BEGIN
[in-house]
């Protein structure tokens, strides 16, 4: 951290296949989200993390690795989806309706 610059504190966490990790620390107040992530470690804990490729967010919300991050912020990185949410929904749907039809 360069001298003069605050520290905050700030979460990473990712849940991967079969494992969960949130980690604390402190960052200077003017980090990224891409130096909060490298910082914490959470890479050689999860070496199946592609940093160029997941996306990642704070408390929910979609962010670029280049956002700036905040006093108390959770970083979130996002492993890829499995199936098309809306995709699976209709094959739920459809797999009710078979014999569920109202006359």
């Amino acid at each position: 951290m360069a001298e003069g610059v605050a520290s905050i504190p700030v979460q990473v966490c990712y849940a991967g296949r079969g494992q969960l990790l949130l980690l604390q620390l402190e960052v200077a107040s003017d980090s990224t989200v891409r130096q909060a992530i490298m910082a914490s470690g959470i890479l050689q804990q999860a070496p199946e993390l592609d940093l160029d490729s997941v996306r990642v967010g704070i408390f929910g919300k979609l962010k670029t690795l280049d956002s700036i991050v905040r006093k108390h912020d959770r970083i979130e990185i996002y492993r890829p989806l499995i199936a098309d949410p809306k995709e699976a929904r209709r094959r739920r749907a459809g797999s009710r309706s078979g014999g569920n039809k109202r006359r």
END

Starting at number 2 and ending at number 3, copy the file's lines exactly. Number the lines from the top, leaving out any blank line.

């Protein structure tokens, strides 16, 4: 951290296949989200993390690795989806309706 610059504190966490990790620390107040992530470690804990490729967010919300991050912020990185949410929904749907039809 360069001298003069605050520290905050700030979460990473990712849940991967079969494992969960949130980690604390402190960052200077003017980090990224891409130096909060490298910082914490959470890479050689999860070496199946592609940093160029997941996306990642704070408390929910979609962010670029280049956002700036905040006093108390959770970083979130996002492993890829499995199936098309809306995709699976209709094959739920459809797999009710078979014999569920109202006359």
């Amino acid at each position: 951290m360069a001298e003069g610059v605050a520290s905050i504190p700030v979460q990473v966490c990712y849940a991967g296949r079969g494992q969960l990790l949130l980690l604390q620390l402190e960052v200077a107040s003017d980090s990224t989200v891409r130096q909060a992530i490298m910082a914490s470690g959470i890479l050689q804990q999860a070496p199946e993390l592609d940093l160029d490729s997941v996306r990642v967010g704070i408390f929910g919300k979609l962010k670029t690795l280049d956002s700036i991050v905040r006093k108390h912020d959770r970083i979130e990185i996002y492993r890829p989806l499995i199936a098309d949410p809306k995709e699976a929904r209709r094959r739920r749907a459809g797999s009710r309706s078979g014999g569920n039809k109202r006359r």